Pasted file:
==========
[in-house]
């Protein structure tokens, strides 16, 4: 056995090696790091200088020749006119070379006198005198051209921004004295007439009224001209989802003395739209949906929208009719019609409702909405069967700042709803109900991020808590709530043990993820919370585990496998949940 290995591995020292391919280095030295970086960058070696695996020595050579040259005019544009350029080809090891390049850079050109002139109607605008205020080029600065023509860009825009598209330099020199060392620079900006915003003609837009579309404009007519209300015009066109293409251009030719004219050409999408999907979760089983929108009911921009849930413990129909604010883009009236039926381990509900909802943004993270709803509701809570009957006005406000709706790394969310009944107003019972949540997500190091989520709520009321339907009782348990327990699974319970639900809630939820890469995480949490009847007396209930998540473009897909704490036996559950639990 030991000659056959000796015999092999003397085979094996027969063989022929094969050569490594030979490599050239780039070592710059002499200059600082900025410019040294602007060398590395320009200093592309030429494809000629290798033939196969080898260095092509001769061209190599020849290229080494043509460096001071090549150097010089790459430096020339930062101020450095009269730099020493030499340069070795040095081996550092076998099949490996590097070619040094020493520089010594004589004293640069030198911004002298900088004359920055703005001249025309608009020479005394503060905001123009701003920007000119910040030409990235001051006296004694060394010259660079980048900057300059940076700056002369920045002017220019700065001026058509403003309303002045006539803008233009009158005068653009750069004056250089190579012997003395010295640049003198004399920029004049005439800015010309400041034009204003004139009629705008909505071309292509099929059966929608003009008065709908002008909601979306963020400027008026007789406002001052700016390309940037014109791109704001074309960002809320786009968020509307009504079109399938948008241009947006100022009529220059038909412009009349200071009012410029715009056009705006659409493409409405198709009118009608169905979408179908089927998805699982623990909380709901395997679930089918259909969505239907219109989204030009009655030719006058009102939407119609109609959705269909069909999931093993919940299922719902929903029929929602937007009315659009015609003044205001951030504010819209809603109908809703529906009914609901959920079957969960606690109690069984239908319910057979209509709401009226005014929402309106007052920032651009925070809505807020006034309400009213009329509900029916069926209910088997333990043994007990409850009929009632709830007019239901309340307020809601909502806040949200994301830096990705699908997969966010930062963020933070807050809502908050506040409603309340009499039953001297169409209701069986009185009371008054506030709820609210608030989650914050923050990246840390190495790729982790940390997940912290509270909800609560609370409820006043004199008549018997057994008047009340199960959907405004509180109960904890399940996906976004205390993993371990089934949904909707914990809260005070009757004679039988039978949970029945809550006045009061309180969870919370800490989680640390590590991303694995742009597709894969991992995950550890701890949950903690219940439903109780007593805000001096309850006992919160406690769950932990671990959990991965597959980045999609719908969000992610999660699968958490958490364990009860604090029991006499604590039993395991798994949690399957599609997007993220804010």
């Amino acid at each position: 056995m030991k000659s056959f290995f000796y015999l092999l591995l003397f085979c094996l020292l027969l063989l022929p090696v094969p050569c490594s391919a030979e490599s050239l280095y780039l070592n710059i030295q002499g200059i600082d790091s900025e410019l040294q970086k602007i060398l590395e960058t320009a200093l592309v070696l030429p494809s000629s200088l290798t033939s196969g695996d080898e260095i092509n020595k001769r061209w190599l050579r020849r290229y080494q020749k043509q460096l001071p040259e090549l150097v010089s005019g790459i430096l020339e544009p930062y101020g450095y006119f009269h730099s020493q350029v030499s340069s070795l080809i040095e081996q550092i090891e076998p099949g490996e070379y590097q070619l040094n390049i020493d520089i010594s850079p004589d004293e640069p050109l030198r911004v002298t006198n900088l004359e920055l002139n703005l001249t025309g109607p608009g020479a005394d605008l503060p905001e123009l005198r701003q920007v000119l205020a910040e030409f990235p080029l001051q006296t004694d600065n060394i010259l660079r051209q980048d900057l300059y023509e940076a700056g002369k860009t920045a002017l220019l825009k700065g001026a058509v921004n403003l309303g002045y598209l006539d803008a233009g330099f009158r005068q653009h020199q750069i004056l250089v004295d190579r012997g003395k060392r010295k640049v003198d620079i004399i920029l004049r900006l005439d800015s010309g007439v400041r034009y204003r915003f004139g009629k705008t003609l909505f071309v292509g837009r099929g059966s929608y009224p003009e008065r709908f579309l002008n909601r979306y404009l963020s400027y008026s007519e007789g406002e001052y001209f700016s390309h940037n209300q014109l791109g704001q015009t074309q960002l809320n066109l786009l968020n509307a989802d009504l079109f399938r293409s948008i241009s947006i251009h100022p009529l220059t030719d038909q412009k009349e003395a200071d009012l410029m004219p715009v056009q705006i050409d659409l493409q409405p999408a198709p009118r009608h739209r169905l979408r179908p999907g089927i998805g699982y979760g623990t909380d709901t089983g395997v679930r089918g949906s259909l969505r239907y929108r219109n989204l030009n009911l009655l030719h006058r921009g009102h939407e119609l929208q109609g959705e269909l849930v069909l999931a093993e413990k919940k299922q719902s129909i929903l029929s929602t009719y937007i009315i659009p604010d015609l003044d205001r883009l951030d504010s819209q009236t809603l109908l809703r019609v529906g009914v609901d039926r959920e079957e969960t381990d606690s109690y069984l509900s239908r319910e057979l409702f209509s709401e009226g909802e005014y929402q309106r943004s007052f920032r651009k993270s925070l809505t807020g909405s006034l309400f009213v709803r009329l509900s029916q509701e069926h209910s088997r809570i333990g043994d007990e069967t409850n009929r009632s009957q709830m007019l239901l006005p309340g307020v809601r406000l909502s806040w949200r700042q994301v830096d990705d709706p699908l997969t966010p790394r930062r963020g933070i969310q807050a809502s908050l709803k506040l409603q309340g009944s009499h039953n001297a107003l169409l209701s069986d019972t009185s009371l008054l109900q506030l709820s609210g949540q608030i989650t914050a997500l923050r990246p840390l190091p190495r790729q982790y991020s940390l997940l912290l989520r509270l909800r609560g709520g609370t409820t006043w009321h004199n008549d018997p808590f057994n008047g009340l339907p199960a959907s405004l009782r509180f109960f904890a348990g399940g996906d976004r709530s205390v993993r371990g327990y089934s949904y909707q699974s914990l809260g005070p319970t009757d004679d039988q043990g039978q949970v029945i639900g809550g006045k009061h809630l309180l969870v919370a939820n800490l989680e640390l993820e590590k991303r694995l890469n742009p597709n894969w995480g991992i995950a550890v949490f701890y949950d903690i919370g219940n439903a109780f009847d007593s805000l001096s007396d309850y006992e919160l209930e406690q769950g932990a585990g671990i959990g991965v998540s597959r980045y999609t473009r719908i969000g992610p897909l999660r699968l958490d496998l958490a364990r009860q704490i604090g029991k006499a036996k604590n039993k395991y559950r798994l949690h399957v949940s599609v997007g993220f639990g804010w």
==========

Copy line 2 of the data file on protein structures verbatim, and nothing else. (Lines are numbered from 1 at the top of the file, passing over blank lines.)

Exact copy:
């Protein structure tokens, strides 16, 4: 056995090696790091200088020749006119070379006198005198051209921004004295007439009224001209989802003395739209949906929208009719019609409702909405069967700042709803109900991020808590709530043990993820919370585990496998949940 290995591995020292391919280095030295970086960058070696695996020595050579040259005019544009350029080809090891390049850079050109002139109607605008205020080029600065023509860009825009598209330099020199060392620079900006915003003609837009579309404009007519209300015009066109293409251009030719004219050409999408999907979760089983929108009911921009849930413990129909604010883009009236039926381990509900909802943004993270709803509701809570009957006005406000709706790394969310009944107003019972949540997500190091989520709520009321339907009782348990327990699974319970639900809630939820890469995480949490009847007396209930998540473009897909704490036996559950639990 030991000659056959000796015999092999003397085979094996027969063989022929094969050569490594030979490599050239780039070592710059002499200059600082900025410019040294602007060398590395320009200093592309030429494809000629290798033939196969080898260095092509001769061209190599020849290229080494043509460096001071090549150097010089790459430096020339930062101020450095009269730099020493030499340069070795040095081996550092076998099949490996590097070619040094020493520089010594004589004293640069030198911004002298900088004359920055703005001249025309608009020479005394503060905001123009701003920007000119910040030409990235001051006296004694060394010259660079980048900057300059940076700056002369920045002017220019700065001026058509403003309303002045006539803008233009009158005068653009750069004056250089190579012997003395010295640049003198004399920029004049005439800015010309400041034009204003004139009629705008909505071309292509099929059966929608003009008065709908002008909601979306963020400027008026007789406002001052700016390309940037014109791109704001074309960002809320786009968020509307009504079109399938948008241009947006100022009529220059038909412009009349200071009012410029715009056009705006659409493409409405198709009118009608169905979408179908089927998805699982623990909380709901395997679930089918259909969505239907219109989204030009009655030719006058009102939407119609109609959705269909069909999931093993919940299922719902929903029929929602937007009315659009015609003044205001951030504010819209809603109908809703529906009914609901959920079957969960606690109690069984239908319910057979209509709401009226005014929402309106007052920032651009925070809505807020006034309400009213009329509900029916069926209910088997333990043994007990409850009929009632709830007019239901309340307020809601909502806040949200994301830096990705699908997969966010930062963020933070807050809502908050506040409603309340009499039953001297169409209701069986009185009371008054506030709820609210608030989650914050923050990246840390190495790729982790940390997940912290509270909800609560609370409820006043004199008549018997057994008047009340199960959907405004509180109960904890399940996906976004205390993993371990089934949904909707914990809260005070009757004679039988039978949970029945809550006045009061309180969870919370800490989680640390590590991303694995742009597709894969991992995950550890701890949950903690219940439903109780007593805000001096309850006992919160406690769950932990671990959990991965597959980045999609719908969000992610999660699968958490958490364990009860604090029991006499604590039993395991798994949690399957599609997007993220804010």